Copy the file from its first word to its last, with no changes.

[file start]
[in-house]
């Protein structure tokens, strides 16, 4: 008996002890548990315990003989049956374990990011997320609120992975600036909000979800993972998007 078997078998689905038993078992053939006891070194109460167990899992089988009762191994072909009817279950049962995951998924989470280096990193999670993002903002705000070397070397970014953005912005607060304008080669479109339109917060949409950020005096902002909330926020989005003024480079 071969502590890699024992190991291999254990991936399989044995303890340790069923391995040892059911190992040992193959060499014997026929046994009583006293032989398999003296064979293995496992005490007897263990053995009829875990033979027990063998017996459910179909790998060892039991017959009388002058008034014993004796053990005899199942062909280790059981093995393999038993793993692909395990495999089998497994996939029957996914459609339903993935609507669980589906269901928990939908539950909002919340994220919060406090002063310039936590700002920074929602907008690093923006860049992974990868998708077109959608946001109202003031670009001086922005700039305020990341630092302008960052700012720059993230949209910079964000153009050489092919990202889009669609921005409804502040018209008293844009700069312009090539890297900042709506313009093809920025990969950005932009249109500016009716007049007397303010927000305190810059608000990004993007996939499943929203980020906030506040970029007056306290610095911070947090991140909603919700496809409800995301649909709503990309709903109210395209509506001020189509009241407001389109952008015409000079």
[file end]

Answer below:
[in-house]
């Protein structure tokens, strides 16, 4: 008996002890548990315990003989049956374990990011997320609120992975600036909000979800993972998007 078997078998689905038993078992053939006891070194109460167990899992089988009762191994072909009817279950049962995951998924989470280096990193999670993002903002705000070397070397970014953005912005607060304008080669479109339109917060949409950020005096902002909330926020989005003024480079 071969502590890699024992190991291999254990991936399989044995303890340790069923391995040892059911190992040992193959060499014997026929046994009583006293032989398999003296064979293995496992005490007897263990053995009829875990033979027990063998017996459910179909790998060892039991017959009388002058008034014993004796053990005899199942062909280790059981093995393999038993793993692909395990495999089998497994996939029957996914459609339903993935609507669980589906269901928990939908539950909002919340994220919060406090002063310039936590700002920074929602907008690093923006860049992974990868998708077109959608946001109202003031670009001086922005700039305020990341630092302008960052700012720059993230949209910079964000153009050489092919990202889009669609921005409804502040018209008293844009700069312009090539890297900042709506313009093809920025990969950005932009249109500016009716007049007397303010927000305190810059608000990004993007996939499943929203980020906030506040970029007056306290610095911070947090991140909603919700496809409800995301649909709503990309709903109210395209509506001020189509009241407001389109952008015409000079």